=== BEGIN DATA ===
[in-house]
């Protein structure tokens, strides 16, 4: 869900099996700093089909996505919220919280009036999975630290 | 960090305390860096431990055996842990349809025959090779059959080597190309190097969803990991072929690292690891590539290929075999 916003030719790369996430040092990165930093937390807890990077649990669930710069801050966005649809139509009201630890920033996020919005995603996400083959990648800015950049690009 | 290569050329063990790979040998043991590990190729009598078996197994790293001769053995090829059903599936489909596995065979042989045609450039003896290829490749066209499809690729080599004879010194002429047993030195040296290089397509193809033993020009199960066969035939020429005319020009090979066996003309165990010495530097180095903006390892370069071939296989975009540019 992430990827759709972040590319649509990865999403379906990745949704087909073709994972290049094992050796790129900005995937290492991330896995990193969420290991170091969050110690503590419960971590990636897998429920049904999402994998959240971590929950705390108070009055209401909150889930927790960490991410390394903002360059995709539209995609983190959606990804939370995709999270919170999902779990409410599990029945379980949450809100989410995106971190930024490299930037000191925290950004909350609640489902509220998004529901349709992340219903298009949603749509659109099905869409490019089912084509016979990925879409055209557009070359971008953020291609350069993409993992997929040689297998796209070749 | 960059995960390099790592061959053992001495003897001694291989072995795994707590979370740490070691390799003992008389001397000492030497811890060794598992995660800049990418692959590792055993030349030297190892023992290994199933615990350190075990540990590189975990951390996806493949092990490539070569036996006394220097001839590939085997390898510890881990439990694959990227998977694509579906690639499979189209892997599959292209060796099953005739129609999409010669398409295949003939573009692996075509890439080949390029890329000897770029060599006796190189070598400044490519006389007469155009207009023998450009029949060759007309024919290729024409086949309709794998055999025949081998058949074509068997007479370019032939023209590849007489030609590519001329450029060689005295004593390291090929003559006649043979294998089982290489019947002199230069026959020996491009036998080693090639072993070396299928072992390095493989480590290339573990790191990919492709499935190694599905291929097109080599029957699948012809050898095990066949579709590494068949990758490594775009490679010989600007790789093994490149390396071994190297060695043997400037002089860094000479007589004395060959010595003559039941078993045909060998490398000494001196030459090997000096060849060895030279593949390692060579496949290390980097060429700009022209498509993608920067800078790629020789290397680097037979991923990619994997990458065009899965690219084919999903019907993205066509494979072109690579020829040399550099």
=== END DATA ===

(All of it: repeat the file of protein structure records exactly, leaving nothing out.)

[in-house]
């Protein structure tokens, strides 16, 4: 869900099996700093089909996505919220919280009036999975630290 | 960090305390860096431990055996842990349809025959090779059959080597190309190097969803990991072929690292690891590539290929075999 916003030719790369996430040092990165930093937390807890990077649990669930710069801050966005649809139509009201630890920033996020919005995603996400083959990648800015950049690009 | 290569050329063990790979040998043991590990190729009598078996197994790293001769053995090829059903599936489909596995065979042989045609450039003896290829490749066209499809690729080599004879010194002429047993030195040296290089397509193809033993020009199960066969035939020429005319020009090979066996003309165990010495530097180095903006390892370069071939296989975009540019 992430990827759709972040590319649509990865999403379906990745949704087909073709994972290049094992050796790129900005995937290492991330896995990193969420290991170091969050110690503590419960971590990636897998429920049904999402994998959240971590929950705390108070009055209401909150889930927790960490991410390394903002360059995709539209995609983190959606990804939370995709999270919170999902779990409410599990029945379980949450809100989410995106971190930024490299930037000191925290950004909350609640489902509220998004529901349709992340219903298009949603749509659109099905869409490019089912084509016979990925879409055209557009070359971008953020291609350069993409993992997929040689297998796209070749 | 960059995960390099790592061959053992001495003897001694291989072995795994707590979370740490070691390799003992008389001397000492030497811890060794598992995660800049990418692959590792055993030349030297190892023992290994199933615990350190075990540990590189975990951390996806493949092990490539070569036996006394220097001839590939085997390898510890881990439990694959990227998977694509579906690639499979189209892997599959292209060796099953005739129609999409010669398409295949003939573009692996075509890439080949390029890329000897770029060599006796190189070598400044490519006389007469155009207009023998450009029949060759007309024919290729024409086949309709794998055999025949081998058949074509068997007479370019032939023209590849007489030609590519001329450029060689005295004593390291090929003559006649043979294998089982290489019947002199230069026959020996491009036998080693090639072993070396299928072992390095493989480590290339573990790191990919492709499935190694599905291929097109080599029957699948012809050898095990066949579709590494068949990758490594775009490679010989600007790789093994490149390396071994190297060695043997400037002089860094000479007589004395060959010595003559039941078993045909060998490398000494001196030459090997000096060849060895030279593949390692060579496949290390980097060429700009022209498509993608920067800078790629020789290397680097037979991923990619994997990458065009899965690219084919999903019907993205066509494979072109690579020829040399550099």